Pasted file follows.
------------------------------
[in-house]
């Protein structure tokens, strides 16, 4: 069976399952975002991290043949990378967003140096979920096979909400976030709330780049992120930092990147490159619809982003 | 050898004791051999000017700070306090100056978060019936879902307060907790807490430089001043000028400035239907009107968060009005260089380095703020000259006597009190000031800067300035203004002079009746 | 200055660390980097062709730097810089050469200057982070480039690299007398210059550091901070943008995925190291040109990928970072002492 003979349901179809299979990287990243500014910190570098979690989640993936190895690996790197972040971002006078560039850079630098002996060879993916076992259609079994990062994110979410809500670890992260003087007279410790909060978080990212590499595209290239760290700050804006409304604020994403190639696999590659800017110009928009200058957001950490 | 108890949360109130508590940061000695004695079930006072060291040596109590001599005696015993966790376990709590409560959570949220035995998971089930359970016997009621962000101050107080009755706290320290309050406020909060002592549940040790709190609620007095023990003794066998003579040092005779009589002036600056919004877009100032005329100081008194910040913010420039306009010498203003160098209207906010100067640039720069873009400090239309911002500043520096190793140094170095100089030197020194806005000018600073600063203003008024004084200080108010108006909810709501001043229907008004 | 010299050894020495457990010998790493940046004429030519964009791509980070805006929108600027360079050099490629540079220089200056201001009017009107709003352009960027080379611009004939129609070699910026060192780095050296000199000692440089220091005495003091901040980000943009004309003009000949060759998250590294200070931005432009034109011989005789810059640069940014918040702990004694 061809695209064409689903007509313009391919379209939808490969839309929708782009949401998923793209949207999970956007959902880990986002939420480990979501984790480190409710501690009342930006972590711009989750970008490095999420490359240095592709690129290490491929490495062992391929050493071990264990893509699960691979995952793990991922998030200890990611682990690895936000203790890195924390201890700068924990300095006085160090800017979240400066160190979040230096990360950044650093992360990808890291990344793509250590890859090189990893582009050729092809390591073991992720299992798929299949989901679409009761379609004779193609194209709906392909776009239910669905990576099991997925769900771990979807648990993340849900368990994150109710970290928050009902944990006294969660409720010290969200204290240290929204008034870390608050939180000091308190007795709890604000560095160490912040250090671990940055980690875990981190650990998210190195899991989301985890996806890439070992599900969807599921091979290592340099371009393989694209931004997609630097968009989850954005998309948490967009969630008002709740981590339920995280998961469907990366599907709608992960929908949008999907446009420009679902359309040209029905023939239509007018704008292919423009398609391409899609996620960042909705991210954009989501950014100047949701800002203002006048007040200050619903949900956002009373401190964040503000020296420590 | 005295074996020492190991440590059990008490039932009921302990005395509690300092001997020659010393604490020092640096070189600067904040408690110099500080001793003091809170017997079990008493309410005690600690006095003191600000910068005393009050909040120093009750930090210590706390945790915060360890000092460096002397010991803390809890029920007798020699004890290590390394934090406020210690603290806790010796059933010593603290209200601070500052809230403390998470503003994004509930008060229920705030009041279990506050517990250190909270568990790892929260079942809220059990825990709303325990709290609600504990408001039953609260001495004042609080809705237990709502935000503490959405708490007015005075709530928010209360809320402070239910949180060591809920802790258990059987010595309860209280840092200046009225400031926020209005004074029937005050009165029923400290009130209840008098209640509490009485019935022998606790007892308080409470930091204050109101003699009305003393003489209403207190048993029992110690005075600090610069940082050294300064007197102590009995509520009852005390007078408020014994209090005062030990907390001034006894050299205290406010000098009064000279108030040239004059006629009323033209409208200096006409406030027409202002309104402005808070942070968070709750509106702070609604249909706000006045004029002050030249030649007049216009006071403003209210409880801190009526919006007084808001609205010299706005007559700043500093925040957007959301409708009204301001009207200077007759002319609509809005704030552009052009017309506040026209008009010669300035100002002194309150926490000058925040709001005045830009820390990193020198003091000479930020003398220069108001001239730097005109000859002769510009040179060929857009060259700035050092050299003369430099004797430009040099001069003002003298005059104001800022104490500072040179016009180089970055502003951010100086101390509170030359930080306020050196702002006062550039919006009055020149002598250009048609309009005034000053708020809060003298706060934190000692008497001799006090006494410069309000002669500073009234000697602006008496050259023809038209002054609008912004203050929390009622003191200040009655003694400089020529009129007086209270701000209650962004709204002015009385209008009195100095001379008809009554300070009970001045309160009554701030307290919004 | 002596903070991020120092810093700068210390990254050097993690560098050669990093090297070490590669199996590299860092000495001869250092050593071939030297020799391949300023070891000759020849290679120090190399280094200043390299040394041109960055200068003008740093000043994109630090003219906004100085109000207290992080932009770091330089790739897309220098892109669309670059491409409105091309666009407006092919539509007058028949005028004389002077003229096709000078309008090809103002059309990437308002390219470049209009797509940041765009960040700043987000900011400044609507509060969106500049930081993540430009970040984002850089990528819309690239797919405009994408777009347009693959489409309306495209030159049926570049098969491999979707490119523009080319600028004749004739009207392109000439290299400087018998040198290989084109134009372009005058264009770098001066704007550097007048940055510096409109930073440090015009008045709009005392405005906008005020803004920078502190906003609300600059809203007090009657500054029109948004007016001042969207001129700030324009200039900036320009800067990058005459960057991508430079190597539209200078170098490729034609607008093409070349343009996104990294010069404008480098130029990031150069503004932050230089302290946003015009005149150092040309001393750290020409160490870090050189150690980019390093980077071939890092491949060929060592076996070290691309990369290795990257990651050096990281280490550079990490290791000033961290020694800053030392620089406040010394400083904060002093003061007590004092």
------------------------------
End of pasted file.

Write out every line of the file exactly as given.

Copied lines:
[in-house]
């Protein structure tokens, strides 16, 4: 069976399952975002991290043949990378967003140096979920096979909400976030709330780049992120930092990147490159619809982003 | 050898004791051999000017700070306090100056978060019936879902307060907790807490430089001043000028400035239907009107968060009005260089380095703020000259006597009190000031800067300035203004002079009746 | 200055660390980097062709730097810089050469200057982070480039690299007398210059550091901070943008995925190291040109990928970072002492 003979349901179809299979990287990243500014910190570098979690989640993936190895690996790197972040971002006078560039850079630098002996060879993916076992259609079994990062994110979410809500670890992260003087007279410790909060978080990212590499595209290239760290700050804006409304604020994403190639696999590659800017110009928009200058957001950490 | 108890949360109130508590940061000695004695079930006072060291040596109590001599005696015993966790376990709590409560959570949220035995998971089930359970016997009621962000101050107080009755706290320290309050406020909060002592549940040790709190609620007095023990003794066998003579040092005779009589002036600056919004877009100032005329100081008194910040913010420039306009010498203003160098209207906010100067640039720069873009400090239309911002500043520096190793140094170095100089030197020194806005000018600073600063203003008024004084200080108010108006909810709501001043229907008004 | 010299050894020495457990010998790493940046004429030519964009791509980070805006929108600027360079050099490629540079220089200056201001009017009107709003352009960027080379611009004939129609070699910026060192780095050296000199000692440089220091005495003091901040980000943009004309003009000949060759998250590294200070931005432009034109011989005789810059640069940014918040702990004694 061809695209064409689903007509313009391919379209939808490969839309929708782009949401998923793209949207999970956007959902880990986002939420480990979501984790480190409710501690009342930006972590711009989750970008490095999420490359240095592709690129290490491929490495062992391929050493071990264990893509699960691979995952793990991922998030200890990611682990690895936000203790890195924390201890700068924990300095006085160090800017979240400066160190979040230096990360950044650093992360990808890291990344793509250590890859090189990893582009050729092809390591073991992720299992798929299949989901679409009761379609004779193609194209709906392909776009239910669905990576099991997925769900771990979807648990993340849900368990994150109710970290928050009902944990006294969660409720010290969200204290240290929204008034870390608050939180000091308190007795709890604000560095160490912040250090671990940055980690875990981190650990998210190195899991989301985890996806890439070992599900969807599921091979290592340099371009393989694209931004997609630097968009989850954005998309948490967009969630008002709740981590339920995280998961469907990366599907709608992960929908949008999907446009420009679902359309040209029905023939239509007018704008292919423009398609391409899609996620960042909705991210954009989501950014100047949701800002203002006048007040200050619903949900956002009373401190964040503000020296420590 | 005295074996020492190991440590059990008490039932009921302990005395509690300092001997020659010393604490020092640096070189600067904040408690110099500080001793003091809170017997079990008493309410005690600690006095003191600000910068005393009050909040120093009750930090210590706390945790915060360890000092460096002397010991803390809890029920007798020699004890290590390394934090406020210690603290806790010796059933010593603290209200601070500052809230403390998470503003994004509930008060229920705030009041279990506050517990250190909270568990790892929260079942809220059990825990709303325990709290609600504990408001039953609260001495004042609080809705237990709502935000503490959405708490007015005075709530928010209360809320402070239910949180060591809920802790258990059987010595309860209280840092200046009225400031926020209005004074029937005050009165029923400290009130209840008098209640509490009485019935022998606790007892308080409470930091204050109101003699009305003393003489209403207190048993029992110690005075600090610069940082050294300064007197102590009995509520009852005390007078408020014994209090005062030990907390001034006894050299205290406010000098009064000279108030040239004059006629009323033209409208200096006409406030027409202002309104402005808070942070968070709750509106702070609604249909706000006045004029002050030249030649007049216009006071403003209210409880801190009526919006007084808001609205010299706005007559700043500093925040957007959301409708009204301001009207200077007759002319609509809005704030552009052009017309506040026209008009010669300035100002002194309150926490000058925040709001005045830009820390990193020198003091000479930020003398220069108001001239730097005109000859002769510009040179060929857009060259700035050092050299003369430099004797430009040099001069003002003298005059104001800022104490500072040179016009180089970055502003951010100086101390509170030359930080306020050196702002006062550039919006009055020149002598250009048609309009005034000053708020809060003298706060934190000692008497001799006090006494410069309000002669500073009234000697602006008496050259023809038209002054609008912004203050929390009622003191200040009655003694400089020529009129007086209270701000209650962004709204002015009385209008009195100095001379008809009554300070009970001045309160009554701030307290919004 | 002596903070991020120092810093700068210390990254050097993690560098050669990093090297070490590669199996590299860092000495001869250092050593071939030297020799391949300023070891000759020849290679120090190399280094200043390299040394041109960055200068003008740093000043994109630090003219906004100085109000207290992080932009770091330089790739897309220098892109669309670059491409409105091309666009407006092919539509007058028949005028004389002077003229096709000078309008090809103002059309990437308002390219470049209009797509940041765009960040700043987000900011400044609507509060969106500049930081993540430009970040984002850089990528819309690239797919405009994408777009347009693959489409309306495209030159049926570049098969491999979707490119523009080319600028004749004739009207392109000439290299400087018998040198290989084109134009372009005058264009770098001066704007550097007048940055510096409109930073440090015009008045709009005392405005906008005020803004920078502190906003609300600059809203007090009657500054029109948004007016001042969207001129700030324009200039900036320009800067990058005459960057991508430079190597539209200078170098490729034609607008093409070349343009996104990294010069404008480098130029990031150069503004932050230089302290946003015009005149150092040309001393750290020409160490870090050189150690980019390093980077071939890092491949060929060592076996070290691309990369290795990257990651050096990281280490550079990490290791000033961290020694800053030392620089406040010394400083904060002093003061007590004092």